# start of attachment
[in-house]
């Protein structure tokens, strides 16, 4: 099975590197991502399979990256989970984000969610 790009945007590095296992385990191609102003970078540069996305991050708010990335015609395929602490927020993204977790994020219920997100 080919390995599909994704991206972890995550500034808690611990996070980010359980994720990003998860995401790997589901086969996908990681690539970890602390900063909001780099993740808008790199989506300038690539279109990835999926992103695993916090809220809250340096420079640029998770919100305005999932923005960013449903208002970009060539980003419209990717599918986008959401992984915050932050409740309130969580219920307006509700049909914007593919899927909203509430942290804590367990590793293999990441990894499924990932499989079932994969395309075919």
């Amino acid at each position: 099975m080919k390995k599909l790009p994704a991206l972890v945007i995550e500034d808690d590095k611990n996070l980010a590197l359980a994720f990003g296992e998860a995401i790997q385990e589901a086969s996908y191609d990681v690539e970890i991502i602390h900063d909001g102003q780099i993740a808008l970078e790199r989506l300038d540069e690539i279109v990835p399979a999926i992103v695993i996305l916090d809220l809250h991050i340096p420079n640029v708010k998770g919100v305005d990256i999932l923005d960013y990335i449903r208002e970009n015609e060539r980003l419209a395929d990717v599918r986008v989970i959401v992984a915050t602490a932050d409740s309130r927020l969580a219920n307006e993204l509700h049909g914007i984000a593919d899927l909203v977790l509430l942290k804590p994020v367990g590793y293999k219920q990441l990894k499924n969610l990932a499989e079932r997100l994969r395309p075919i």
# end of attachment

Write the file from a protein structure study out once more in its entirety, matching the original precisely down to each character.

[in-house]
């Protein structure tokens, strides 16, 4: 099975590197991502399979990256989970984000969610 790009945007590095296992385990191609102003970078540069996305991050708010990335015609395929602490927020993204977790994020219920997100 080919390995599909994704991206972890995550500034808690611990996070980010359980994720990003998860995401790997589901086969996908990681690539970890602390900063909001780099993740808008790199989506300038690539279109990835999926992103695993916090809220809250340096420079640029998770919100305005999932923005960013449903208002970009060539980003419209990717599918986008959401992984915050932050409740309130969580219920307006509700049909914007593919899927909203509430942290804590367990590793293999990441990894499924990932499989079932994969395309075919």
């Amino acid at each position: 099975m080919k390995k599909l790009p994704a991206l972890v945007i995550e500034d808690d590095k611990n996070l980010a590197l359980a994720f990003g296992e998860a995401i790997q385990e589901a086969s996908y191609d990681v690539e970890i991502i602390h900063d909001g102003q780099i993740a808008l970078e790199r989506l300038d540069e690539i279109v990835p399979a999926i992103v695993i996305l916090d809220l809250h991050i340096p420079n640029v708010k998770g919100v305005d990256i999932l923005d960013y990335i449903r208002e970009n015609e060539r980003l419209a395929d990717v599918r986008v989970i959401v992984a915050t602490a932050d409740s309130r927020l969580a219920n307006e993204l509700h049909g914007i984000a593919d899927l909203v977790l509430l942290k804590p994020v367990g590793y293999k219920q990441l990894k499924n969610l990932a499989e079932r997100l994969r395309p075919i």